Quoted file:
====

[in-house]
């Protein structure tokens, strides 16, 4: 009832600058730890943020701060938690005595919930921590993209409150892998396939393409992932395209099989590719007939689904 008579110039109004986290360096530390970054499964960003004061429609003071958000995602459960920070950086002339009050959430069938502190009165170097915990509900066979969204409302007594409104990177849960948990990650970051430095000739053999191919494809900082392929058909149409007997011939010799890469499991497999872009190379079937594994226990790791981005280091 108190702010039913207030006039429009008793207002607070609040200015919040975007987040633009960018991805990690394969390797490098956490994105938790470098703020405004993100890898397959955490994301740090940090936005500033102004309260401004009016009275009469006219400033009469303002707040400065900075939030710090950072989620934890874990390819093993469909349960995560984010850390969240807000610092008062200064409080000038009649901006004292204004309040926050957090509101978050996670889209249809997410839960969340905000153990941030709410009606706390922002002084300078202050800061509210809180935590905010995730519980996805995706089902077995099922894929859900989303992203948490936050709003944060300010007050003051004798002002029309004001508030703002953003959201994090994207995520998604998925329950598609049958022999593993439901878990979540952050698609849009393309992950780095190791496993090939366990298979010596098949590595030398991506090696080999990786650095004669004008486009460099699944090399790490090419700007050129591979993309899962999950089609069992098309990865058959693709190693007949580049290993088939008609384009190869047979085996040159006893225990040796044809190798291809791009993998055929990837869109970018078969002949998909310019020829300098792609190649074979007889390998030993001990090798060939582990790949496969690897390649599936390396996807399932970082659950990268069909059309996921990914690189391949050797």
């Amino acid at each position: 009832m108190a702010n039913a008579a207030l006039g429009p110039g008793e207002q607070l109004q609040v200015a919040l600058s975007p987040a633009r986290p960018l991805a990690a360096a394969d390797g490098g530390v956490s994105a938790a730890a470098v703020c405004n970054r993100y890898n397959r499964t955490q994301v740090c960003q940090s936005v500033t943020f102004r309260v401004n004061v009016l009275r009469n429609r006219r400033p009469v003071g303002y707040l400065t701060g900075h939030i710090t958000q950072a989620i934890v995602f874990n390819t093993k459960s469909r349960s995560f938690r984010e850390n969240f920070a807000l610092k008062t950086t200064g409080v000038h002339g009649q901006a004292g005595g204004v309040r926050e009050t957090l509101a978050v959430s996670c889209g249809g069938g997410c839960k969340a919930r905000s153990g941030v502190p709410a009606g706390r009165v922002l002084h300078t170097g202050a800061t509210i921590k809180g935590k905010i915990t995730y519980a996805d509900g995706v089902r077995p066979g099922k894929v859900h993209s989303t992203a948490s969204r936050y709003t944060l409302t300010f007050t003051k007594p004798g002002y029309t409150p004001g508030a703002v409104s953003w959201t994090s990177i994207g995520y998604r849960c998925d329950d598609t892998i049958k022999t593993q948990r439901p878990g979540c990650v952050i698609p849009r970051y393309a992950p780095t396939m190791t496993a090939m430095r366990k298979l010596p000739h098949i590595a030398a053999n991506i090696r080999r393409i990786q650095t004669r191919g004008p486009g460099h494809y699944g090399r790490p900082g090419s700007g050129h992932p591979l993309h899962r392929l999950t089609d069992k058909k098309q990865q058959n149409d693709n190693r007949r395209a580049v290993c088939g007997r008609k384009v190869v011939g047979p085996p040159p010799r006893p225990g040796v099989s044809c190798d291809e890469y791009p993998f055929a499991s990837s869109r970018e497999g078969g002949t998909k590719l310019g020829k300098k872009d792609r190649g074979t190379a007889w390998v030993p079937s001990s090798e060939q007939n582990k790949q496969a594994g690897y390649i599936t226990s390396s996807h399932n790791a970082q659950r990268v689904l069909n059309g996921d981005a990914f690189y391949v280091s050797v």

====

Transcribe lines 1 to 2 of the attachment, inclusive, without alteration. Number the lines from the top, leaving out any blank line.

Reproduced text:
[in-house]
């Protein structure tokens, strides 16, 4: 009832600058730890943020701060938690005595919930921590993209409150892998396939393409992932395209099989590719007939689904 008579110039109004986290360096530390970054499964960003004061429609003071958000995602459960920070950086002339009050959430069938502190009165170097915990509900066979969204409302007594409104990177849960948990990650970051430095000739053999191919494809900082392929058909149409007997011939010799890469499991497999872009190379079937594994226990790791981005280091 108190702010039913207030006039429009008793207002607070609040200015919040975007987040633009960018991805990690394969390797490098956490994105938790470098703020405004993100890898397959955490994301740090940090936005500033102004309260401004009016009275009469006219400033009469303002707040400065900075939030710090950072989620934890874990390819093993469909349960995560984010850390969240807000610092008062200064409080000038009649901006004292204004309040926050957090509101978050996670889209249809997410839960969340905000153990941030709410009606706390922002002084300078202050800061509210809180935590905010995730519980996805995706089902077995099922894929859900989303992203948490936050709003944060300010007050003051004798002002029309004001508030703002953003959201994090994207995520998604998925329950598609049958022999593993439901878990979540952050698609849009393309992950780095190791496993090939366990298979010596098949590595030398991506090696080999990786650095004669004008486009460099699944090399790490090419700007050129591979993309899962999950089609069992098309990865058959693709190693007949580049290993088939008609384009190869047979085996040159006893225990040796044809190798291809791009993998055929990837869109970018078969002949998909310019020829300098792609190649074979007889390998030993001990090798060939582990790949496969690897390649599936390396996807399932970082659950990268069909059309996921990914690189391949050797």